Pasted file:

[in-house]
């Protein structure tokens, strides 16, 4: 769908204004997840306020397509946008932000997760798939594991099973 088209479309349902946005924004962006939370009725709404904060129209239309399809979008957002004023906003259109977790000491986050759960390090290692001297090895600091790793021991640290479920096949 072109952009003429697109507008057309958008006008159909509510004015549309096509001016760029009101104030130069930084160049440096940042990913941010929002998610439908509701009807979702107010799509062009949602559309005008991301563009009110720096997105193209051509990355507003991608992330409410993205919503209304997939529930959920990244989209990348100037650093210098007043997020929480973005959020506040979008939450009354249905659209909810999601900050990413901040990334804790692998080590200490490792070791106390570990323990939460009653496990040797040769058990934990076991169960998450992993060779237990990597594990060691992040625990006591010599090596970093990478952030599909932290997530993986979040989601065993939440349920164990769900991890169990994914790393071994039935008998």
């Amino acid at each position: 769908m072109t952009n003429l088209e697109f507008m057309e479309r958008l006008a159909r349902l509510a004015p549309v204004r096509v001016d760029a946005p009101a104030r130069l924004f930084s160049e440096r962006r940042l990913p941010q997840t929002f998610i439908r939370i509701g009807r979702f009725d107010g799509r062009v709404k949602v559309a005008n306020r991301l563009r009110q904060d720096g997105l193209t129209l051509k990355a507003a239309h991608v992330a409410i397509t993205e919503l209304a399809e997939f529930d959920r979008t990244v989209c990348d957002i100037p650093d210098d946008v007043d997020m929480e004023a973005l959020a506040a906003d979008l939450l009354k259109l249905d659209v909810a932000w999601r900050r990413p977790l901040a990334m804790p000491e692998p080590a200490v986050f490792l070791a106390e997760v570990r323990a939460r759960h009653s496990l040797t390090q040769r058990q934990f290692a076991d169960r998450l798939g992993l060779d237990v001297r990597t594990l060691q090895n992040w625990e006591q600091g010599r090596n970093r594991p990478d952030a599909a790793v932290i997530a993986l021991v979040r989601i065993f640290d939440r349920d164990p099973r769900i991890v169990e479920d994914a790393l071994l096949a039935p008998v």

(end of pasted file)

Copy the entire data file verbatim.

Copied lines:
[in-house]
């Protein structure tokens, strides 16, 4: 769908204004997840306020397509946008932000997760798939594991099973 088209479309349902946005924004962006939370009725709404904060129209239309399809979008957002004023906003259109977790000491986050759960390090290692001297090895600091790793021991640290479920096949 072109952009003429697109507008057309958008006008159909509510004015549309096509001016760029009101104030130069930084160049440096940042990913941010929002998610439908509701009807979702107010799509062009949602559309005008991301563009009110720096997105193209051509990355507003991608992330409410993205919503209304997939529930959920990244989209990348100037650093210098007043997020929480973005959020506040979008939450009354249905659209909810999601900050990413901040990334804790692998080590200490490792070791106390570990323990939460009653496990040797040769058990934990076991169960998450992993060779237990990597594990060691992040625990006591010599090596970093990478952030599909932290997530993986979040989601065993939440349920164990769900991890169990994914790393071994039935008998």
């Amino acid at each position: 769908m072109t952009n003429l088209e697109f507008m057309e479309r958008l006008a159909r349902l509510a004015p549309v204004r096509v001016d760029a946005p009101a104030r130069l924004f930084s160049e440096r962006r940042l990913p941010q997840t929002f998610i439908r939370i509701g009807r979702f009725d107010g799509r062009v709404k949602v559309a005008n306020r991301l563009r009110q904060d720096g997105l193209t129209l051509k990355a507003a239309h991608v992330a409410i397509t993205e919503l209304a399809e997939f529930d959920r979008t990244v989209c990348d957002i100037p650093d210098d946008v007043d997020m929480e004023a973005l959020a506040a906003d979008l939450l009354k259109l249905d659209v909810a932000w999601r900050r990413p977790l901040a990334m804790p000491e692998p080590a200490v986050f490792l070791a106390e997760v570990r323990a939460r759960h009653s496990l040797t390090q040769r058990q934990f290692a076991d169960r998450l798939g992993l060779d237990v001297r990597t594990l060691q090895n992040w625990e006591q600091g010599r090596n970093r594991p990478d952030a599909a790793v932290i997530a993986l021991v979040r989601i065993f640290d939440r349920d164990p099973r769900i991890v169990e479920d994914a790393l071994l096949a039935p008998v």